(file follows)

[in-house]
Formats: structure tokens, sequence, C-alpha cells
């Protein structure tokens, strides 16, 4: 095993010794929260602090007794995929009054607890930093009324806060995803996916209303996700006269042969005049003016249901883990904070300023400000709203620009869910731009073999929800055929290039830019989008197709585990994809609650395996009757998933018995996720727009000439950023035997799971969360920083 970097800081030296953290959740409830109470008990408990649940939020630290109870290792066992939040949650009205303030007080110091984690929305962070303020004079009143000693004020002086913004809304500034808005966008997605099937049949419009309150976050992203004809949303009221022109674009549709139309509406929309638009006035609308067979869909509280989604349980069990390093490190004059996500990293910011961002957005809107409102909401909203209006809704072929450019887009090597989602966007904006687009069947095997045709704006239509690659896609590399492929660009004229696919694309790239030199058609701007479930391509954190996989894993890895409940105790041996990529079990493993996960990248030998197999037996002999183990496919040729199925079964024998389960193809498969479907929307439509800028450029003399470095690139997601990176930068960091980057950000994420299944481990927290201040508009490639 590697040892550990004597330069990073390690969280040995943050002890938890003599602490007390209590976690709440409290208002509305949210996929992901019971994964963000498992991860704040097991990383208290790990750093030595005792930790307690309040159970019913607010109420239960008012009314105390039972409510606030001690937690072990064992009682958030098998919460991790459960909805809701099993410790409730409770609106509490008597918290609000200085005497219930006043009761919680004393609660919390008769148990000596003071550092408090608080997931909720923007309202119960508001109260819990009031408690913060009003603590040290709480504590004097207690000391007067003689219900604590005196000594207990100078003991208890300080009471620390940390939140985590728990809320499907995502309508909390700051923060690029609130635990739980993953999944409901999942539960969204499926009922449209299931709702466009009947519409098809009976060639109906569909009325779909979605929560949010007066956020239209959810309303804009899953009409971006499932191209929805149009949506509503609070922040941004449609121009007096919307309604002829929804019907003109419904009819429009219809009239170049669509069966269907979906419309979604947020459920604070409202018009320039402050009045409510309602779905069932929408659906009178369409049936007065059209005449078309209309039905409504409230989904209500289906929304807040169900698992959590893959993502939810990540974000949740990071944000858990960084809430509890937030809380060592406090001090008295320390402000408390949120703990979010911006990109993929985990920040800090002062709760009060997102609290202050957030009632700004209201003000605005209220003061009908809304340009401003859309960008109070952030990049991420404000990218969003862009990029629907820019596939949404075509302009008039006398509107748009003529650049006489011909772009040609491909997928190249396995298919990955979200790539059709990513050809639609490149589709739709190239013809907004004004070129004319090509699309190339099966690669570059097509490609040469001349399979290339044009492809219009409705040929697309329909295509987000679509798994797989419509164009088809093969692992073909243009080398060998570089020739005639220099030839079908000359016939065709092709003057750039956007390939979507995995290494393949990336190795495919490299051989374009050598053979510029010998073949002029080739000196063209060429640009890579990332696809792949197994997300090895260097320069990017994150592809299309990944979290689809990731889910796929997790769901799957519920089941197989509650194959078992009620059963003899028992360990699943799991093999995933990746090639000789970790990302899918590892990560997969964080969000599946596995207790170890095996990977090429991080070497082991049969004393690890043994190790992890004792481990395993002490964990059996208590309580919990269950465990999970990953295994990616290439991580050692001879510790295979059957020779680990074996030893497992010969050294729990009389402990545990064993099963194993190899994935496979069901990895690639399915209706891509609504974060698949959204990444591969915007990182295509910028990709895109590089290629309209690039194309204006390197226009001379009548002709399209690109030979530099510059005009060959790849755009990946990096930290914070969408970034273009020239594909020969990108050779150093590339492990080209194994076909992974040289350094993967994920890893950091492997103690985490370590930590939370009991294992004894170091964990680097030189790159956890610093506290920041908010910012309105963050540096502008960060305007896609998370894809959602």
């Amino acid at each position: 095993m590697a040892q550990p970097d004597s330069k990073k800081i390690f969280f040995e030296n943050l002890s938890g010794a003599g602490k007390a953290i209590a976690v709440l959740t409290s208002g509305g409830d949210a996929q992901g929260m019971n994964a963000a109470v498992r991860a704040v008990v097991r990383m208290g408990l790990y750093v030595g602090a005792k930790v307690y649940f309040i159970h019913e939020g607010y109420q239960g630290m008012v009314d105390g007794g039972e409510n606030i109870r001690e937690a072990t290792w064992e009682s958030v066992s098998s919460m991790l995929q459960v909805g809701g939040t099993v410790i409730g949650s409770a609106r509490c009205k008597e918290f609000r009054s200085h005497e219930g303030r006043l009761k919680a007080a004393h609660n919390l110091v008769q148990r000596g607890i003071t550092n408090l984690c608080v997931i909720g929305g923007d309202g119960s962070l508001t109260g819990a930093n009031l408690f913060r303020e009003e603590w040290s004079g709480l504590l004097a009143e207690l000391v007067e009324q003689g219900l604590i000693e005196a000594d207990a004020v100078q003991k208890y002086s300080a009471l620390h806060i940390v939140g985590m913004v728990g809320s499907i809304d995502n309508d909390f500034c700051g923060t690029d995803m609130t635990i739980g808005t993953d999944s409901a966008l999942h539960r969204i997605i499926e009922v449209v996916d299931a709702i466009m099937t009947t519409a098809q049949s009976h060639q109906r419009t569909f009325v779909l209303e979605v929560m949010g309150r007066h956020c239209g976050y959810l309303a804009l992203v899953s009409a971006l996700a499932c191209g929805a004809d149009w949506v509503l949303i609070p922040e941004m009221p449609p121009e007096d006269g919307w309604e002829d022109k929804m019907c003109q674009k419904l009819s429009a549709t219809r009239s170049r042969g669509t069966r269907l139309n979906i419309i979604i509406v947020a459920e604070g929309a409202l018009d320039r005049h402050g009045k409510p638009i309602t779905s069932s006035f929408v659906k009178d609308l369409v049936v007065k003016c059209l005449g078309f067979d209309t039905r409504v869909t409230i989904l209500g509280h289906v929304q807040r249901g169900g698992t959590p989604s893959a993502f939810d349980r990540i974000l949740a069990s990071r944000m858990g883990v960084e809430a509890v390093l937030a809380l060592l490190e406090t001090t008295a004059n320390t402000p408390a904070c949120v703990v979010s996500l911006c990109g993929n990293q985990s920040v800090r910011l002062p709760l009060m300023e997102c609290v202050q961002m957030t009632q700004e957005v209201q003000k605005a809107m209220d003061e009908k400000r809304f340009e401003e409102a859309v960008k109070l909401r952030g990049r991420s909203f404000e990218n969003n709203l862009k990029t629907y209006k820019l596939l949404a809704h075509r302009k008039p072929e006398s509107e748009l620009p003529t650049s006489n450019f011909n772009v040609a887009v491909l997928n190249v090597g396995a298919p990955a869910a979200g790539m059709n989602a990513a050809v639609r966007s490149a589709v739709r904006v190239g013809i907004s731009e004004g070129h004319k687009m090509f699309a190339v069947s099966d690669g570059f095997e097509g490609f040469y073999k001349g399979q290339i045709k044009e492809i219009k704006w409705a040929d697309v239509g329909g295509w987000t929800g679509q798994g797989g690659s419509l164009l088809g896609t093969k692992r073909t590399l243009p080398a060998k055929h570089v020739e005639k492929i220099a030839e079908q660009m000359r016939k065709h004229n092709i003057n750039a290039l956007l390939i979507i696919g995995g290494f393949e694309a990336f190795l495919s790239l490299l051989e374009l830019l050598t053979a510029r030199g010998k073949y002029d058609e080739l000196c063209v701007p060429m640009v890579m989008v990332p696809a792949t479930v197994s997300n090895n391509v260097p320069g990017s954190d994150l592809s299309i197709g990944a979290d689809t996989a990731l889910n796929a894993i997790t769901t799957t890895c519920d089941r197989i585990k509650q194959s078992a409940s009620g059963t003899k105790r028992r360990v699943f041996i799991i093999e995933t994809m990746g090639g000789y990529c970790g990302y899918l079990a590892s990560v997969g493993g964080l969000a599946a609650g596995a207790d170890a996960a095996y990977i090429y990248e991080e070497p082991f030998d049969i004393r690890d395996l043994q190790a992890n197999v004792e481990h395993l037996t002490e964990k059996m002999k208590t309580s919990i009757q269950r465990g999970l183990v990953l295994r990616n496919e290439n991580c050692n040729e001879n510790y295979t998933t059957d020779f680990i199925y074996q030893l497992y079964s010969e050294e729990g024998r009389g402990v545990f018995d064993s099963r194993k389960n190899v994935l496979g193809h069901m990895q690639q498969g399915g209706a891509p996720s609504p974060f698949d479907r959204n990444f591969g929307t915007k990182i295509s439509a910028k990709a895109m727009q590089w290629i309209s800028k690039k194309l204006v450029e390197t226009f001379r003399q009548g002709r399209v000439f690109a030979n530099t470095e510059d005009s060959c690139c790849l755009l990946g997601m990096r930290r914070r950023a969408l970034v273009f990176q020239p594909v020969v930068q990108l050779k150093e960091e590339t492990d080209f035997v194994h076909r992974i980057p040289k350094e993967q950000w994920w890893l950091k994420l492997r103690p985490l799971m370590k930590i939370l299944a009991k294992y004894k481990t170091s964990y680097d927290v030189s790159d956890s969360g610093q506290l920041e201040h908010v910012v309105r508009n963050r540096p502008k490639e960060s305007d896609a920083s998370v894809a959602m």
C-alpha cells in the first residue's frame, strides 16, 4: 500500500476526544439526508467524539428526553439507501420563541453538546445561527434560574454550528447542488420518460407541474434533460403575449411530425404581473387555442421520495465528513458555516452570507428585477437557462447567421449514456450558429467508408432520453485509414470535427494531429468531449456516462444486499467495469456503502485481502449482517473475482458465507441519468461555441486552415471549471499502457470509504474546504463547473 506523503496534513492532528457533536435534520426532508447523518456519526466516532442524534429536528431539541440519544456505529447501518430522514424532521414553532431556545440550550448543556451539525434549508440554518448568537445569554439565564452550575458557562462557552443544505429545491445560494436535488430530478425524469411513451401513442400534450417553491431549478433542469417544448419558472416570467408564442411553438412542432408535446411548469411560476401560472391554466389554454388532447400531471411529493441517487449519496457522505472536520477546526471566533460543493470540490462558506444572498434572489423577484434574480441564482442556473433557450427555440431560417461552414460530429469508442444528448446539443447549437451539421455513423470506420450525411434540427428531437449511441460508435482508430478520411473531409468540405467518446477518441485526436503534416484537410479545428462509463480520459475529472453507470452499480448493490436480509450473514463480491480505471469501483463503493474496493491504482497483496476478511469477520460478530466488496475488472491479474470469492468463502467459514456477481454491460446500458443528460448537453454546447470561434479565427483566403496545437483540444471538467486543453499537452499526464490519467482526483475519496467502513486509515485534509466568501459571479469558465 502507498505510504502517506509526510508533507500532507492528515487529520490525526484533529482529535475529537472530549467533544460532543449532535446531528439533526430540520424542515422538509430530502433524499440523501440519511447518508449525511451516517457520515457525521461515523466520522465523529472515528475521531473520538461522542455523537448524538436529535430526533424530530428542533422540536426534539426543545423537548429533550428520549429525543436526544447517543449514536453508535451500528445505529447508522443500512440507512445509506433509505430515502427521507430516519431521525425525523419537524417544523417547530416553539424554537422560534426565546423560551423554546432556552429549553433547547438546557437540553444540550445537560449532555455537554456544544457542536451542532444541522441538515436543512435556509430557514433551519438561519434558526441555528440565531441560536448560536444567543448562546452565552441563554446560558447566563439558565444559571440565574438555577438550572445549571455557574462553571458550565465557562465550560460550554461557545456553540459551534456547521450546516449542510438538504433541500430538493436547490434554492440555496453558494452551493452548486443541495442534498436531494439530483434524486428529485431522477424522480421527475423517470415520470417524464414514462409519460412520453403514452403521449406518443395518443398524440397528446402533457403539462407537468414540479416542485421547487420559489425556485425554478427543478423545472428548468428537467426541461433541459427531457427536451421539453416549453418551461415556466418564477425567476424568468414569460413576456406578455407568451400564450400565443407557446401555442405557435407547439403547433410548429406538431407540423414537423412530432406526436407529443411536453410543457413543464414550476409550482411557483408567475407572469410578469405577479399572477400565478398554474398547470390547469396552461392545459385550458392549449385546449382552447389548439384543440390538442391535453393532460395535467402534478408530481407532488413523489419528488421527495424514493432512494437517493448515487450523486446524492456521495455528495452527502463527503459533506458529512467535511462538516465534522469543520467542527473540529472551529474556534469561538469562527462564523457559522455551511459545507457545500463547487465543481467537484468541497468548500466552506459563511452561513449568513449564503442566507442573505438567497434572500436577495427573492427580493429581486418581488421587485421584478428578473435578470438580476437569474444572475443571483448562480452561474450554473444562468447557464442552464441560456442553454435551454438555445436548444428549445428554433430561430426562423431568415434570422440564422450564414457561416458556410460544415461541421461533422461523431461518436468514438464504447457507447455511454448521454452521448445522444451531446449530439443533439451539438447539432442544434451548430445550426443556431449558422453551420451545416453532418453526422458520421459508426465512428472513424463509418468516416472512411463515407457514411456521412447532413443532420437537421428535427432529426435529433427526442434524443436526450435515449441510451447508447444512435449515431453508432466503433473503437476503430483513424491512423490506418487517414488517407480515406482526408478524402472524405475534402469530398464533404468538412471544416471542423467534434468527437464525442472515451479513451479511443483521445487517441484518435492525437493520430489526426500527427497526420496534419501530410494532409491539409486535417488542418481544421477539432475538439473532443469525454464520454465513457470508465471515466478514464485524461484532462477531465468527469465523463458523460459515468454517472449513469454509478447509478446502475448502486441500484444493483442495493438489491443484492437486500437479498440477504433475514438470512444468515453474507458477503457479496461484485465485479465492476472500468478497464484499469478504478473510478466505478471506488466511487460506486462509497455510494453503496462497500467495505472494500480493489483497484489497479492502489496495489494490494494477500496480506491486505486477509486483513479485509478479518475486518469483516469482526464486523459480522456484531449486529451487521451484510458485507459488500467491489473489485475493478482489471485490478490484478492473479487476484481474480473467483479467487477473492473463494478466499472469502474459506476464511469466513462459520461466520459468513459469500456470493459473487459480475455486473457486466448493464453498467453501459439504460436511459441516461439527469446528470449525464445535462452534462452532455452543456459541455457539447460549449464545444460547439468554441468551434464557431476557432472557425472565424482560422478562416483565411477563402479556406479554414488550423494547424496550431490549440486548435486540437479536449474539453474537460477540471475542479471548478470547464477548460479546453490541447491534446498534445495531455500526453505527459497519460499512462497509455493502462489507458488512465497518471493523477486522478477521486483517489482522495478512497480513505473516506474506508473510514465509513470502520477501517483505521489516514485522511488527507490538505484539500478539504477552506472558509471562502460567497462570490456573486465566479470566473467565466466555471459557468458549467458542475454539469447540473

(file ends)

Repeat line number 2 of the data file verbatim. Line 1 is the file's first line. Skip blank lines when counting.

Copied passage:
Formats: structure tokens, sequence, C-alpha cells